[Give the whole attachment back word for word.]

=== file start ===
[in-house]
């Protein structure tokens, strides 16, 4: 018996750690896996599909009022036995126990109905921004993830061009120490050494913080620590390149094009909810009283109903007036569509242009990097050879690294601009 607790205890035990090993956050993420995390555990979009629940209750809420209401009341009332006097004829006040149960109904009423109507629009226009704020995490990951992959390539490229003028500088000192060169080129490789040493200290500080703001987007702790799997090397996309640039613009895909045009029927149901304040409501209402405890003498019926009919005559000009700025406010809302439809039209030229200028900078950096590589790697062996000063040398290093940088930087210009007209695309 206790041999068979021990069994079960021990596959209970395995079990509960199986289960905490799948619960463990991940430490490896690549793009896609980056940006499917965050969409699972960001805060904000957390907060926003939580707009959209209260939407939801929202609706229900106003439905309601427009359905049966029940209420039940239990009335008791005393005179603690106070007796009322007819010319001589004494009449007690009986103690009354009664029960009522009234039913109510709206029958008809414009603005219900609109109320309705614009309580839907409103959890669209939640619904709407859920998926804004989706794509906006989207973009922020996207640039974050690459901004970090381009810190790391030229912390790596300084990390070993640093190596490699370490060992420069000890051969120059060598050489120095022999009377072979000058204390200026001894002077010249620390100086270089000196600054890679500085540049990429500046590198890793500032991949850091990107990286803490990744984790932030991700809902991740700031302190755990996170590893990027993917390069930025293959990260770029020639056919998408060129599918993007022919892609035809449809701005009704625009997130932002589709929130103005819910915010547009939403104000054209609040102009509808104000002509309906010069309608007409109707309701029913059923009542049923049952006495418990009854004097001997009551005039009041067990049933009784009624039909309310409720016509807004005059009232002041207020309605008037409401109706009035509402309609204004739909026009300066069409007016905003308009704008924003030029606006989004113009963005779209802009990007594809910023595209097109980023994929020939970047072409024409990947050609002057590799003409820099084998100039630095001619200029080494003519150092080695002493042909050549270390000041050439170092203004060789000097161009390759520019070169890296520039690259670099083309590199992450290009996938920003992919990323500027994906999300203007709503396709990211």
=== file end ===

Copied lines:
[in-house]
């Protein structure tokens, strides 16, 4: 018996750690896996599909009022036995126990109905921004993830061009120490050494913080620590390149094009909810009283109903007036569509242009990097050879690294601009 607790205890035990090993956050993420995390555990979009629940209750809420209401009341009332006097004829006040149960109904009423109507629009226009704020995490990951992959390539490229003028500088000192060169080129490789040493200290500080703001987007702790799997090397996309640039613009895909045009029927149901304040409501209402405890003498019926009919005559000009700025406010809302439809039209030229200028900078950096590589790697062996000063040398290093940088930087210009007209695309 206790041999068979021990069994079960021990596959209970395995079990509960199986289960905490799948619960463990991940430490490896690549793009896609980056940006499917965050969409699972960001805060904000957390907060926003939580707009959209209260939407939801929202609706229900106003439905309601427009359905049966029940209420039940239990009335008791005393005179603690106070007796009322007819010319001589004494009449007690009986103690009354009664029960009522009234039913109510709206029958008809414009603005219900609109109320309705614009309580839907409103959890669209939640619904709407859920998926804004989706794509906006989207973009922020996207640039974050690459901004970090381009810190790391030229912390790596300084990390070993640093190596490699370490060992420069000890051969120059060598050489120095022999009377072979000058204390200026001894002077010249620390100086270089000196600054890679500085540049990429500046590198890793500032991949850091990107990286803490990744984790932030991700809902991740700031302190755990996170590893990027993917390069930025293959990260770029020639056919998408060129599918993007022919892609035809449809701005009704625009997130932002589709929130103005819910915010547009939403104000054209609040102009509808104000002509309906010069309608007409109707309701029913059923009542049923049952006495418990009854004097001997009551005039009041067990049933009784009624039909309310409720016509807004005059009232002041207020309605008037409401109706009035509402309609204004739909026009300066069409007016905003308009704008924003030029606006989004113009963005779209802009990007594809910023595209097109980023994929020939970047072409024409990947050609002057590799003409820099084998100039630095001619200029080494003519150092080695002493042909050549270390000041050439170092203004060789000097161009390759520019070169890296520039690259670099083309590199992450290009996938920003992919990323500027994906999300203007709503396709990211």